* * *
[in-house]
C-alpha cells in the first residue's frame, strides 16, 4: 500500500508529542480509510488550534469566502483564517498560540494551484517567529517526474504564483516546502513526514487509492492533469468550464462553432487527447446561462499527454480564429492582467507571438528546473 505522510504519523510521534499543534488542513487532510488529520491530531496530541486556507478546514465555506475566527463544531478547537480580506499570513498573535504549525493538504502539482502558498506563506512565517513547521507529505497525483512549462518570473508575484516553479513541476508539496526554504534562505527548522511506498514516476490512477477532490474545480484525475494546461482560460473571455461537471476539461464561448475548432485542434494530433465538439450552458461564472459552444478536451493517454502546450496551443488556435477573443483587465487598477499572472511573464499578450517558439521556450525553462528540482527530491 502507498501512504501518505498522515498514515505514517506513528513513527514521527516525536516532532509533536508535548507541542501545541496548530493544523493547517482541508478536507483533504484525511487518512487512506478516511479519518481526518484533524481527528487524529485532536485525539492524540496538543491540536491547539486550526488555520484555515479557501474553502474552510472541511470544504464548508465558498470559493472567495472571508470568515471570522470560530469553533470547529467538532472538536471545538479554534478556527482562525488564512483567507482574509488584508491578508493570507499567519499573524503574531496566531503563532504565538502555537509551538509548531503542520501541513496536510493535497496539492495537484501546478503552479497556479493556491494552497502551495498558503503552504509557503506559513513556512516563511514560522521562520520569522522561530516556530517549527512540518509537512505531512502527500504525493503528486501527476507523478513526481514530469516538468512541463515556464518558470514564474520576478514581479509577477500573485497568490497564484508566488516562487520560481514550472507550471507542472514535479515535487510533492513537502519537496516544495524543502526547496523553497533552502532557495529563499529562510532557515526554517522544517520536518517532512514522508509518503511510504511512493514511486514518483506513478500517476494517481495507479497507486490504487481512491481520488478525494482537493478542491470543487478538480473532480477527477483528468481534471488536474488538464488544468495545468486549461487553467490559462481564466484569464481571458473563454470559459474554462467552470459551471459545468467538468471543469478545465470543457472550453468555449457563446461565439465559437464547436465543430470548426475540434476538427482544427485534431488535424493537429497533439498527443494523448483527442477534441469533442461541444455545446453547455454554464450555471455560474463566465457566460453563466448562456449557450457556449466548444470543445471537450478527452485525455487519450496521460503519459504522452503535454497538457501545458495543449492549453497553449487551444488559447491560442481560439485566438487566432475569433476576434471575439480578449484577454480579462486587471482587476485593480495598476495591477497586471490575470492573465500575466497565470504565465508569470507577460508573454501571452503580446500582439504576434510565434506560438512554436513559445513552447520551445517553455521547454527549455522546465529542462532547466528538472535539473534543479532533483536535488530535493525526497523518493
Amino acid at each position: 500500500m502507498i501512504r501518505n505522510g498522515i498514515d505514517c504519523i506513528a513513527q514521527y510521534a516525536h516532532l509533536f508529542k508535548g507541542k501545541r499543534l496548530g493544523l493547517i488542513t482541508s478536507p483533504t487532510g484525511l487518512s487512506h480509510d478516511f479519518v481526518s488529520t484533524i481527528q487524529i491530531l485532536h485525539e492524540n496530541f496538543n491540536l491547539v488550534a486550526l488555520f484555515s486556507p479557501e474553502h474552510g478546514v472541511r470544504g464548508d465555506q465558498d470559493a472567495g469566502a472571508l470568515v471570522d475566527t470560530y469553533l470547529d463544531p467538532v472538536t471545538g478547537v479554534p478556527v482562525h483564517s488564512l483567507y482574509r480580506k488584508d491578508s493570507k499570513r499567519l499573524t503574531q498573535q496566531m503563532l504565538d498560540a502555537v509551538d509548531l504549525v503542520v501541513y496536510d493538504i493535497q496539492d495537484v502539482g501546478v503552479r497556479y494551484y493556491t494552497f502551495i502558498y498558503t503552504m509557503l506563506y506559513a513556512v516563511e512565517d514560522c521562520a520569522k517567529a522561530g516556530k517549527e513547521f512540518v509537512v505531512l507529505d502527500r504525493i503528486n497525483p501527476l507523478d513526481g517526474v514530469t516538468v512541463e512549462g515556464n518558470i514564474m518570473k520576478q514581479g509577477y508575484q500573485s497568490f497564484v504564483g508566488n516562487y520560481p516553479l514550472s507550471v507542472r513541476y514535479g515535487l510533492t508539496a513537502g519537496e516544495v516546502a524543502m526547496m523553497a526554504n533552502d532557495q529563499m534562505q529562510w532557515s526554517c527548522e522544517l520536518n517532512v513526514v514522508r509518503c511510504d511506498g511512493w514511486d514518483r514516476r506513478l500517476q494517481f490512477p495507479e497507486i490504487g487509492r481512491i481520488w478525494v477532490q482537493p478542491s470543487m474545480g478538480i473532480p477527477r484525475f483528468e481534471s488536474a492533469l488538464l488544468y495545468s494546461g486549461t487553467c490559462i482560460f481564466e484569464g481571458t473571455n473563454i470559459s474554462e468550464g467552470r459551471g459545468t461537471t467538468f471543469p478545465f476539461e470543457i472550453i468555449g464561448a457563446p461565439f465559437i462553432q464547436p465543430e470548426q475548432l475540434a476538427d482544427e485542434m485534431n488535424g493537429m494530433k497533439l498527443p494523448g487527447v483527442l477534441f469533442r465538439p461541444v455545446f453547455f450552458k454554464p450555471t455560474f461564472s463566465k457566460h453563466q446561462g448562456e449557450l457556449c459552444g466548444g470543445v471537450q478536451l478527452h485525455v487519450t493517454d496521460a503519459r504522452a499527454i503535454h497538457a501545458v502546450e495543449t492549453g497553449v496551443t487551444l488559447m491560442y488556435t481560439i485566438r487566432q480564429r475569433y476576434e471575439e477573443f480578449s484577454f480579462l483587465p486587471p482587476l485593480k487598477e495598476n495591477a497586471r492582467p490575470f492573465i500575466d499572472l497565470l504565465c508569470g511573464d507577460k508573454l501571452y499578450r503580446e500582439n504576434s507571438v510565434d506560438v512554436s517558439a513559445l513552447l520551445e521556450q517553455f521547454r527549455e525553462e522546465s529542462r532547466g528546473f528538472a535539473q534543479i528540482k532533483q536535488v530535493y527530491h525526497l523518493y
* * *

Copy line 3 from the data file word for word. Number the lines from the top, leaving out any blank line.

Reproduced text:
Amino acid at each position: 500500500m502507498i501512504r501518505n505522510g498522515i498514515d505514517c504519523i506513528a513513527q514521527y510521534a516525536h516532532l509533536f508529542k508535548g507541542k501545541r499543534l496548530g493544523l493547517i488542513t482541508s478536507p483533504t487532510g484525511l487518512s487512506h480509510d478516511f479519518v481526518s488529520t484533524i481527528q487524529i491530531l485532536h485525539e492524540n496530541f496538543n491540536l491547539v488550534a486550526l488555520f484555515s486556507p479557501e474553502h474552510g478546514v472541511r470544504g464548508d465555506q465558498d470559493a472567495g469566502a472571508l470568515v471570522d475566527t470560530y469553533l470547529d463544531p467538532v472538536t471545538g478547537v479554534p478556527v482562525h483564517s488564512l483567507y482574509r480580506k488584508d491578508s493570507k499570513r499567519l499573524t503574531q498573535q496566531m503563532l504565538d498560540a502555537v509551538d509548531l504549525v503542520v501541513y496536510d493538504i493535497q496539492d495537484v502539482g501546478v503552479r497556479y494551484y493556491t494552497f502551495i502558498y498558503t503552504m509557503l506563506y506559513a513556512v516563511e512565517d514560522c521562520a520569522k517567529a522561530g516556530k517549527e513547521f512540518v509537512v505531512l507529505d502527500r504525493i503528486n497525483p501527476l507523478d513526481g517526474v514530469t516538468v512541463e512549462g515556464n518558470i514564474m518570473k520576478q514581479g509577477y508575484q500573485s497568490f497564484v504564483g508566488n516562487y520560481p516553479l514550472s507550471v507542472r513541476y514535479g515535487l510533492t508539496a513537502g519537496e516544495v516546502a524543502m526547496m523553497a526554504n533552502d532557495q529563499m534562505q529562510w532557515s526554517c527548522e522544517l520536518n517532512v513526514v514522508r509518503c511510504d511506498g511512493w514511486d514518483r514516476r506513478l500517476q494517481f490512477p495507479e497507486i490504487g487509492r481512491i481520488w478525494v477532490q482537493p478542491s470543487m474545480g478538480i473532480p477527477r484525475f483528468e481534471s488536474a492533469l488538464l488544468y495545468s494546461g486549461t487553467c490559462i482560460f481564466e484569464g481571458t473571455n473563454i470559459s474554462e468550464g467552470r459551471g459545468t461537471t467538468f471543469p478545465f476539461e470543457i472550453i468555449g464561448a457563446p461565439f465559437i462553432q464547436p465543430e470548426q475548432l475540434a476538427d482544427e485542434m485534431n488535424g493537429m494530433k497533439l498527443p494523448g487527447v483527442l477534441f469533442r465538439p461541444v455545446f453547455f450552458k454554464p450555471t455560474f461564472s463566465k457566460h453563466q446561462g448562456e449557450l457556449c459552444g466548444g470543445v471537450q478536451l478527452h485525455v487519450t493517454d496521460a503519459r504522452a499527454i503535454h497538457a501545458v502546450e495543449t492549453g497553449v496551443t487551444l488559447m491560442y488556435t481560439i485566438r487566432q480564429r475569433y476576434e471575439e477573443f480578449s484577454f480579462l483587465p486587471p482587476l485593480k487598477e495598476n495591477a497586471r492582467p490575470f492573465i500575466d499572472l497565470l504565465c508569470g511573464d507577460k508573454l501571452y499578450r503580446e500582439n504576434s507571438v510565434d506560438v512554436s517558439a513559445l513552447l520551445e521556450q517553455f521547454r527549455e525553462e522546465s529542462r532547466g528546473f528538472a535539473q534543479i528540482k532533483q536535488v530535493y527530491h525526497l523518493y